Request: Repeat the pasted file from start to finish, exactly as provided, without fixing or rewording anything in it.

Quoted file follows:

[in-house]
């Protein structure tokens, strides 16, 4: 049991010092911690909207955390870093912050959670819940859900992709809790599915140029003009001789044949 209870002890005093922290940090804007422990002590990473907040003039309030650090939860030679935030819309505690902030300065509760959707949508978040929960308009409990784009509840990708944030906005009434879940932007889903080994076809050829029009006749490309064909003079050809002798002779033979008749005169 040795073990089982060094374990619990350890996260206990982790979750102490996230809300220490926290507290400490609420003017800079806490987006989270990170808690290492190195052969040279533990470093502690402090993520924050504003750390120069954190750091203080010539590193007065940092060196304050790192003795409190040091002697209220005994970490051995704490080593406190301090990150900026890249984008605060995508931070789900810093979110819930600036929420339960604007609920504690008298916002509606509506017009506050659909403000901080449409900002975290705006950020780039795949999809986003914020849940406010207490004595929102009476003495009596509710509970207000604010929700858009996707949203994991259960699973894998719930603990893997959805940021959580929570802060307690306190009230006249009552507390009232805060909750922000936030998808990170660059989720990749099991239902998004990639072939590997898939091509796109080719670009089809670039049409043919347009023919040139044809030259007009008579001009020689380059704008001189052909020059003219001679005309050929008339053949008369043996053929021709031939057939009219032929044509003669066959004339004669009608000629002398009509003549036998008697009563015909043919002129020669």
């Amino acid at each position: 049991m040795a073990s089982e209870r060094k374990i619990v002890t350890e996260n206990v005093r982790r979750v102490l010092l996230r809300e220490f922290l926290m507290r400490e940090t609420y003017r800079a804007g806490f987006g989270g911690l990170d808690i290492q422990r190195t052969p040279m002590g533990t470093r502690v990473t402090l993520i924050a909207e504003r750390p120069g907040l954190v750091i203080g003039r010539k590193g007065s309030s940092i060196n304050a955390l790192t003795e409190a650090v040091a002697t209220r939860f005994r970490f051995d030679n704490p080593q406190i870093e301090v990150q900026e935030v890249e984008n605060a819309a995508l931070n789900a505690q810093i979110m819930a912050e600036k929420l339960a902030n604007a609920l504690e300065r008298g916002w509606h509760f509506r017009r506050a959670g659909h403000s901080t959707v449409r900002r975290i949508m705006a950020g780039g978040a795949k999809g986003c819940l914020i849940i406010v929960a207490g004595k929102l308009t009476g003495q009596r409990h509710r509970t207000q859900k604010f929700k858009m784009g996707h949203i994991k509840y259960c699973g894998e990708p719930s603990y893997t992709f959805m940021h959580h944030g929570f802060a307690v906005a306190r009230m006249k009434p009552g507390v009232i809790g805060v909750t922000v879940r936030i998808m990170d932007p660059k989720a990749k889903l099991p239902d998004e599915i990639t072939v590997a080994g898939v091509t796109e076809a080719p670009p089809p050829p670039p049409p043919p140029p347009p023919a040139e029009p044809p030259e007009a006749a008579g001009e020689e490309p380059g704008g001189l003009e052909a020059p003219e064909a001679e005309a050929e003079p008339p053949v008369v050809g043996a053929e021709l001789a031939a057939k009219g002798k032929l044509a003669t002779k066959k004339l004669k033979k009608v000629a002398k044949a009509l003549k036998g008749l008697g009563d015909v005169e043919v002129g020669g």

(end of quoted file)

[in-house]
């Protein structure tokens, strides 16, 4: 049991010092911690909207955390870093912050959670819940859900992709809790599915140029003009001789044949 209870002890005093922290940090804007422990002590990473907040003039309030650090939860030679935030819309505690902030300065509760959707949508978040929960308009409990784009509840990708944030906005009434879940932007889903080994076809050829029009006749490309064909003079050809002798002779033979008749005169 040795073990089982060094374990619990350890996260206990982790979750102490996230809300220490926290507290400490609420003017800079806490987006989270990170808690290492190195052969040279533990470093502690402090993520924050504003750390120069954190750091203080010539590193007065940092060196304050790192003795409190040091002697209220005994970490051995704490080593406190301090990150900026890249984008605060995508931070789900810093979110819930600036929420339960604007609920504690008298916002509606509506017009506050659909403000901080449409900002975290705006950020780039795949999809986003914020849940406010207490004595929102009476003495009596509710509970207000604010929700858009996707949203994991259960699973894998719930603990893997959805940021959580929570802060307690306190009230006249009552507390009232805060909750922000936030998808990170660059989720990749099991239902998004990639072939590997898939091509796109080719670009089809670039049409043919347009023919040139044809030259007009008579001009020689380059704008001189052909020059003219001679005309050929008339053949008369043996053929021709031939057939009219032929044509003669066959004339004669009608000629002398009509003549036998008697009563015909043919002129020669």
């Amino acid at each position: 049991m040795a073990s089982e209870r060094k374990i619990v002890t350890e996260n206990v005093r982790r979750v102490l010092l996230r809300e220490f922290l926290m507290r400490e940090t609420y003017r800079a804007g806490f987006g989270g911690l990170d808690i290492q422990r190195t052969p040279m002590g533990t470093r502690v990473t402090l993520i924050a909207e504003r750390p120069g907040l954190v750091i203080g003039r010539k590193g007065s309030s940092i060196n304050a955390l790192t003795e409190a650090v040091a002697t209220r939860f005994r970490f051995d030679n704490p080593q406190i870093e301090v990150q900026e935030v890249e984008n605060a819309a995508l931070n789900a505690q810093i979110m819930a912050e600036k929420l339960a902030n604007a609920l504690e300065r008298g916002w509606h509760f509506r017009r506050a959670g659909h403000s901080t959707v449409r900002r975290i949508m705006a950020g780039g978040a795949k999809g986003c819940l914020i849940i406010v929960a207490g004595k929102l308009t009476g003495q009596r409990h509710r509970t207000q859900k604010f929700k858009m784009g996707h949203i994991k509840y259960c699973g894998e990708p719930s603990y893997t992709f959805m940021h959580h944030g929570f802060a307690v906005a306190r009230m006249k009434p009552g507390v009232i809790g805060v909750t922000v879940r936030i998808m990170d932007p660059k989720a990749k889903l099991p239902d998004e599915i990639t072939v590997a080994g898939v091509t796109e076809a080719p670009p089809p050829p670039p049409p043919p140029p347009p023919a040139e029009p044809p030259e007009a006749a008579g001009e020689e490309p380059g704008g001189l003009e052909a020059p003219e064909a001679e005309a050929e003079p008339p053949v008369v050809g043996a053929e021709l001789a031939a057939k009219g002798k032929l044509a003669t002779k066959k004339l004669k033979k009608v000629a002398k044949a009509l003549k036998g008749l008697g009563d015909v005169e043919v002129g020669g």